Get all of Michael Beller’s columns as soon as they’re published. Download the new Sports Illustrated app (iOS or Android) and personalize your experience by following your favorite teams and SI writers.
The news of Dee Gordon’s suspension struck like a thunderbolt at the start of the weekend. There’s no easy way to replace a guy who was not just an early-round pick, but who also has a unique skill set. There simply aren’t a lot of guys out there capable of matching the .333/.359/.418 season with 58 steals that Gordon put up last year. Gordon’s owners’ teams are worse this week than they were last week.
Moreover, there isn’t exactly a deep roster of attractive second basemen sitting on the average waiver wire. The position remains one of the shallowest in the fantasy game, and any second basemen who shows the tiniest hint of lasting power gets scooped up quickly. Gordon owners aren’t going to be able to replace him, and they shouldn’t set out to do that. Their case, however, is not hopeless. There may not be a Gordon facsimile available, but there are a few players most Gordon owners can grab now to help offset the loss of one of their best players.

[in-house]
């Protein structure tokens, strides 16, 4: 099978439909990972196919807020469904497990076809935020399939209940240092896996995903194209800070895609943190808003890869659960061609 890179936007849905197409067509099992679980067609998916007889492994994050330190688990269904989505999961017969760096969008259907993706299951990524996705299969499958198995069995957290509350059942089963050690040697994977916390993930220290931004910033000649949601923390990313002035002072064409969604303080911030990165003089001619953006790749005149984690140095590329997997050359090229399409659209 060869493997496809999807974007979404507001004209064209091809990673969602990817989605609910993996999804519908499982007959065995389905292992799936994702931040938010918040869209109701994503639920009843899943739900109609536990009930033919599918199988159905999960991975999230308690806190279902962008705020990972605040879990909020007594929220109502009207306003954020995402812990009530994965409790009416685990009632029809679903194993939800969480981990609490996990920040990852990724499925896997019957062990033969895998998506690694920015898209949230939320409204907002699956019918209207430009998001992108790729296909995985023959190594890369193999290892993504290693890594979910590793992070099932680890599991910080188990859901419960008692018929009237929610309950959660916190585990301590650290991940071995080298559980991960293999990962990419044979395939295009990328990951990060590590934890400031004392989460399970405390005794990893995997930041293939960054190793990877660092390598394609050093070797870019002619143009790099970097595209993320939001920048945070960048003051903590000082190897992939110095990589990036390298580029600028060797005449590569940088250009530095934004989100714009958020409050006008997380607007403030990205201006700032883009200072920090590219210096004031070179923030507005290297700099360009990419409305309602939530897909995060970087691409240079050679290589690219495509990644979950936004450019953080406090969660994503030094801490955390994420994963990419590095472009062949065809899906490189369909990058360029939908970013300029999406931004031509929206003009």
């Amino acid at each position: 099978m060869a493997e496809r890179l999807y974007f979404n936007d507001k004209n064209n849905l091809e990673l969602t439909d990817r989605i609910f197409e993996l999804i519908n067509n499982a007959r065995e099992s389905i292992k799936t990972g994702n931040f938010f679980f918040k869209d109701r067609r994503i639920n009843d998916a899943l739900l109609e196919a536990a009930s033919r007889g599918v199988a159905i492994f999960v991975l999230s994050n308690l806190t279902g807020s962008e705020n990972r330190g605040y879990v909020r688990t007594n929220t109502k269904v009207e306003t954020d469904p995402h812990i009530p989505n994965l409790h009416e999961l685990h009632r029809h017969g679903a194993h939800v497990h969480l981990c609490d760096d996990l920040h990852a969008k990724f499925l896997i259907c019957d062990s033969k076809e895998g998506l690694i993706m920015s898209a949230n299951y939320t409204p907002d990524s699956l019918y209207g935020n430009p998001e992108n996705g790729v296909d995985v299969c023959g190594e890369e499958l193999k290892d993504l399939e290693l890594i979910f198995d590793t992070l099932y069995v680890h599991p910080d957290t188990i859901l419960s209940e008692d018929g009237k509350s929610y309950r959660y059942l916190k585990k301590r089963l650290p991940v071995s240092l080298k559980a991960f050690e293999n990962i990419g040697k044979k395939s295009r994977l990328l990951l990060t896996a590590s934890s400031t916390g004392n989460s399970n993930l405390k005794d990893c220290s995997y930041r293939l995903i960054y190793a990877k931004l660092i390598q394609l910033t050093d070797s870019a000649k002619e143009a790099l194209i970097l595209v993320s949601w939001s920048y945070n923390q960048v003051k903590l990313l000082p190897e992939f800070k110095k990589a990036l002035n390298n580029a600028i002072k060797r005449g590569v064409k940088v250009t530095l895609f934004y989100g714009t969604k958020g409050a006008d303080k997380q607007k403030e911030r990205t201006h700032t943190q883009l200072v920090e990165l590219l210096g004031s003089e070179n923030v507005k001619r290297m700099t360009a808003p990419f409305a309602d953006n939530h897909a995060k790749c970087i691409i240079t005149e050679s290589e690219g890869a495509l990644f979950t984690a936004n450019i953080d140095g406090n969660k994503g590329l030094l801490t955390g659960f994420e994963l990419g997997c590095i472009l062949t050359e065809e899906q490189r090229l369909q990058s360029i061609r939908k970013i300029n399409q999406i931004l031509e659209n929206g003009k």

When the White Sox signed Brett Lawrie, it was clear that their infield defense would improve. What wasn’t clear then, but appears to be now, was that Lawrie would also give the team’s offense a shot in the arm. Lawrie is hitting .267/.347/.444 with three homers, seven doubles and a pair of steals in 101 plate appearances. Lawrie’s name is anathema to a lot of fantasy owners because he has never lived up to his potential, but it’s time to stop making him pay for past sins. He has swung the bat well this season and he plays every day (and his glove will guarantee that remains true), something that isn’t true of all widely available second basemen. He hits sixth behind Jose Abreu, Todd Frazier and Melky Cabrera, which will lead to plenty of RBI opportunities. He has a power-speed combo that should lead to 15 homers and 10 steals. Lawrie is the best bet at second for most Gordon owners.